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Elevated Gardening Bed

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Project by USMCRet93 posted 04-16-2016 03:32 PM 983 views 1 time favorited 12 comments Add to Favorites Watch

I recently had the idea of building a gardening bed for use by the residents of the nursing home where I work. Knowing that many of these people (in their 70’s and 80’s) would be unable to get down on the ground, I knew that this would have to be an elevated bed. I decided to build the gardening bed a height of 36 inches. I used 4×4 posts for legs, 2×12 for the sides and ends, 2×4 cross bracing, and 1/2 inch plywood for the bottom of the bed and for a bottom shelf. All wood used in this project was pressure treated wood, purchased from a local “big box” store. I attached the 2×12 sides and ends to the posts using 1/4×3 inch lag screws, countersunk into the wood (to avoid people getting scratched by the bolt heads). Once I had the basic frame constructed, I added 2×4 bracing across the bed to give additional support to the bottom where the soil would rest. I then added another level of frame and bracing near the bottom of the legs for a bottom shelf. After completing the bed, we flipped it upright and added a layer of plastic sheeting (with holes cut in it to match drain holes previously cut in the plywood for drainage), a layer of weed barrier cloth (to keep the dirt in, while allowing water to drain out), and the dirt (Miracle Gro gardening soil). After adding the soil, I remembered the wooden dowels I wanted to add to the ends of the bed for support of climbing plants….. oops!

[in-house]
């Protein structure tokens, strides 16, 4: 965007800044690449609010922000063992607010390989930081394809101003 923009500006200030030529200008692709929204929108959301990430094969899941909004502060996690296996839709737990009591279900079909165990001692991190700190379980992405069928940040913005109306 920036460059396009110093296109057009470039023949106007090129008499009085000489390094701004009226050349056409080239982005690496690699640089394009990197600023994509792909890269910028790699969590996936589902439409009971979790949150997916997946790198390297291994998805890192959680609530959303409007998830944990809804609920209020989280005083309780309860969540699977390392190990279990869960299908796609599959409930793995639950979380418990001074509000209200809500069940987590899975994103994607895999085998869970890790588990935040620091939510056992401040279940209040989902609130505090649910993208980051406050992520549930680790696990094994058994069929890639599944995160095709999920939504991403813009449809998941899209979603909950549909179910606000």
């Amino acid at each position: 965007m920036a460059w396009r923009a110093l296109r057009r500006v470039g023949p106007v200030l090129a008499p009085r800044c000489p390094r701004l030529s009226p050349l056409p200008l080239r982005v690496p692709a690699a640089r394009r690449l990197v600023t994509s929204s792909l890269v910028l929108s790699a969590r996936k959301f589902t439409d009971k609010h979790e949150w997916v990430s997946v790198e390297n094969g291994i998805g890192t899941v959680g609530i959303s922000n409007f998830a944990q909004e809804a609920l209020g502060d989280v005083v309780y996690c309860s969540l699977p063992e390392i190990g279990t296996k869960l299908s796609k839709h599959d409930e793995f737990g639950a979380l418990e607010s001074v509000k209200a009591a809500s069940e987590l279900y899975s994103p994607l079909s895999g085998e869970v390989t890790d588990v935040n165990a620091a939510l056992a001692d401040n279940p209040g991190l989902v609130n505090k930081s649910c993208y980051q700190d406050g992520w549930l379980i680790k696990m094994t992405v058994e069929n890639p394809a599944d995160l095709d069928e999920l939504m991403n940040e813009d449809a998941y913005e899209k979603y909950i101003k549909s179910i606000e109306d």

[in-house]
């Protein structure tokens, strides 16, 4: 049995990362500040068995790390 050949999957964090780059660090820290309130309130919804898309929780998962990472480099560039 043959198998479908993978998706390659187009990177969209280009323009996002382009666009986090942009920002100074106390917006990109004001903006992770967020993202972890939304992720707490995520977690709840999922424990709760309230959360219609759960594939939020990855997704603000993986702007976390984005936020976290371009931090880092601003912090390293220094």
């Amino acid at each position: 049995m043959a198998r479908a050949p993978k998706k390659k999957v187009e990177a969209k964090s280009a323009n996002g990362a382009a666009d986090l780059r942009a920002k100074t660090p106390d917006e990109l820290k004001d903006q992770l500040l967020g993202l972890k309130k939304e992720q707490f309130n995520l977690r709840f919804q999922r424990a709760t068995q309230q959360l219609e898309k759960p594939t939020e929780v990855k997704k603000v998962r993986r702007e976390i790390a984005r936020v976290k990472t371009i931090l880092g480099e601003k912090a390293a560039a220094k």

Then came the FUN part….. watching the residents of the nursing home having the enjoyment of planting and watering the plants we provided. I am sorry there are no pictures of this process, but there are “privacy” issues involved that I have to respect. I will say that in the few days this project has been completed some of these folks have become very protective of “their” plants.

I know that my project is not a “thing of beauty”.... I am not a carpenter, I’m a Physical Therapist. But I did my best to build a gardening bed that would be safe and strong for the folks who will get to use it, and I hope it is something that will last for a number of years.

-- Live to dive.... dive to LIVE!





12 comments so far

View majuvla's profile

majuvla

9097 posts in 2328 days


#1 posted 04-16-2016 04:36 PM

It’s very kind of you to make this. It will be a source of pleasure for many residents.

-- Ivan, Croatia, Wooddicted

View jim65's profile

jim65

805 posts in 1393 days


#2 posted 04-16-2016 07:15 PM

Wonderful! Great project and a great cause, I am sure they residents will spend many enjoyable hours gardening with this and not have to worry about standing up again. great project!

-- Jim, Marostica Italy

View isotope's profile

isotope

146 posts in 1084 days


#3 posted 04-16-2016 07:29 PM

Great project. I’m sure the residents are thankful of your efforts.
Thanks for sharing.

View lennyk's profile

lennyk

30 posts in 292 days


#4 posted 04-16-2016 09:44 PM

Excellent, is the wood at base of solid protected from eventual water damage ?

View bruc101's profile

bruc101

1077 posts in 3002 days


#5 posted 04-16-2016 10:05 PM

Awesome project and you may be surprised how much that will help with the minds of the residents.

-- Bruce Free Plans http://plans.sawmillvalley.org

View USMCRet93's profile

USMCRet93

32 posts in 682 days


#6 posted 04-16-2016 11:34 PM



Excellent, is the wood at base of solid protected from eventual water damage ?

- lennyk

Aside from being pressure treated, no it’s not. I paid for this project out of my own pocket, and when I passed $300.00 in materials, my wife’s eyebrows started going up a bit…....

-- Live to dive.... dive to LIVE!

View USMCRet93's profile

USMCRet93

32 posts in 682 days


#7 posted 04-16-2016 11:39 PM